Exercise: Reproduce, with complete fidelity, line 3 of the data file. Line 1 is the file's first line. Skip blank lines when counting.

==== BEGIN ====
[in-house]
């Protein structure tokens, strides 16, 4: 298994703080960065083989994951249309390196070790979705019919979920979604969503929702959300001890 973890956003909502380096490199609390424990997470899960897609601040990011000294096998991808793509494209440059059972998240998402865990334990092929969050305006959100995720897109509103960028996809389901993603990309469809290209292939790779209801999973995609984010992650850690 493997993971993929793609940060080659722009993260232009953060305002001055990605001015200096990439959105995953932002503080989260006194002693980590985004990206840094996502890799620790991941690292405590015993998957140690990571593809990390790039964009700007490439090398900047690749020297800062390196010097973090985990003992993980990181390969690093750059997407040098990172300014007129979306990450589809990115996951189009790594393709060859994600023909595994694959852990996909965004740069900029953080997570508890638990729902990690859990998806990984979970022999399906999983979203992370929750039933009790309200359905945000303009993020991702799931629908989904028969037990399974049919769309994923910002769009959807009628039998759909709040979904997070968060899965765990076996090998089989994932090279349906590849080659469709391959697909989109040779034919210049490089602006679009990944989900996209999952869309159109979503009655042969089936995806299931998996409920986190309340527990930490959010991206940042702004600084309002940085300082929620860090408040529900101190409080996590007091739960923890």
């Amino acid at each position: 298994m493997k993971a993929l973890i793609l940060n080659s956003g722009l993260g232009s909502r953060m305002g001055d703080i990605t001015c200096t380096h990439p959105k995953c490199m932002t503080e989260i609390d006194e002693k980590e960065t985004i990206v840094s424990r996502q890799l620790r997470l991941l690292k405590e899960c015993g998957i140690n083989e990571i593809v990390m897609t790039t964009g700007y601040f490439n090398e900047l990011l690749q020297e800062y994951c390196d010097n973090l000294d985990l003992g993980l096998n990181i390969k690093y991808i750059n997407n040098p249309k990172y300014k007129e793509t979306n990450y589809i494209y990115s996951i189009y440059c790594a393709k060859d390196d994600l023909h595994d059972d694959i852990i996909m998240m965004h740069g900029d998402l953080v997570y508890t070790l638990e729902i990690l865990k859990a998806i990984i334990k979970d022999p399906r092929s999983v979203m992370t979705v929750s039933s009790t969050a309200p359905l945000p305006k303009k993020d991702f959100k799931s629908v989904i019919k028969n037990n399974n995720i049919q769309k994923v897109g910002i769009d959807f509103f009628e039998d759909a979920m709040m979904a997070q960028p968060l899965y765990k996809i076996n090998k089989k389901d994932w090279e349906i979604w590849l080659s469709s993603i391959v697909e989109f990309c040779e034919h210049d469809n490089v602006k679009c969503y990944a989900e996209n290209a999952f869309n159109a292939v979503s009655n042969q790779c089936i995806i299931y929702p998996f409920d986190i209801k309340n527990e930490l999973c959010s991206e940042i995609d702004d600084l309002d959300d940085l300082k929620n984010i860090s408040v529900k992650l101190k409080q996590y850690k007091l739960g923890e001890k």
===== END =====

């Amino acid at each position: 298994m493997k993971a993929l973890i793609l940060n080659s956003g722009l993260g232009s909502r953060m305002g001055d703080i990605t001015c200096t380096h990439p959105k995953c490199m932002t503080e989260i609390d006194e002693k980590e960065t985004i990206v840094s424990r996502q890799l620790r997470l991941l690292k405590e899960c015993g998957i140690n083989e990571i593809v990390m897609t790039t964009g700007y601040f490439n090398e900047l990011l690749q020297e800062y994951c390196d010097n973090l000294d985990l003992g993980l096998n990181i390969k690093y991808i750059n997407n040098p249309k990172y300014k007129e793509t979306n990450y589809i494209y990115s996951i189009y440059c790594a393709k060859d390196d994600l023909h595994d059972d694959i852990i996909m998240m965004h740069g900029d998402l953080v997570y508890t070790l638990e729902i990690l865990k859990a998806i990984i334990k979970d022999p399906r092929s999983v979203m992370t979705v929750s039933s009790t969050a309200p359905l945000p305006k303009k993020d991702f959100k799931s629908v989904i019919k028969n037990n399974n995720i049919q769309k994923v897109g910002i769009d959807f509103f009628e039998d759909a979920m709040m979904a997070q960028p968060l899965y765990k996809i076996n090998k089989k389901d994932w090279e349906i979604w590849l080659s469709s993603i391959v697909e989109f990309c040779e034919h210049d469809n490089v602006k679009c969503y990944a989900e996209n290209a999952f869309n159109a292939v979503s009655n042969q790779c089936i995806i299931y929702p998996f409920d986190i209801k309340n527990e930490l999973c959010s991206e940042i995609d702004d600084l309002d959300d940085l300082k929620n984010i860090s408040v529900k992650l101190k409080q996590y850690k007091l739960g923890e001890k």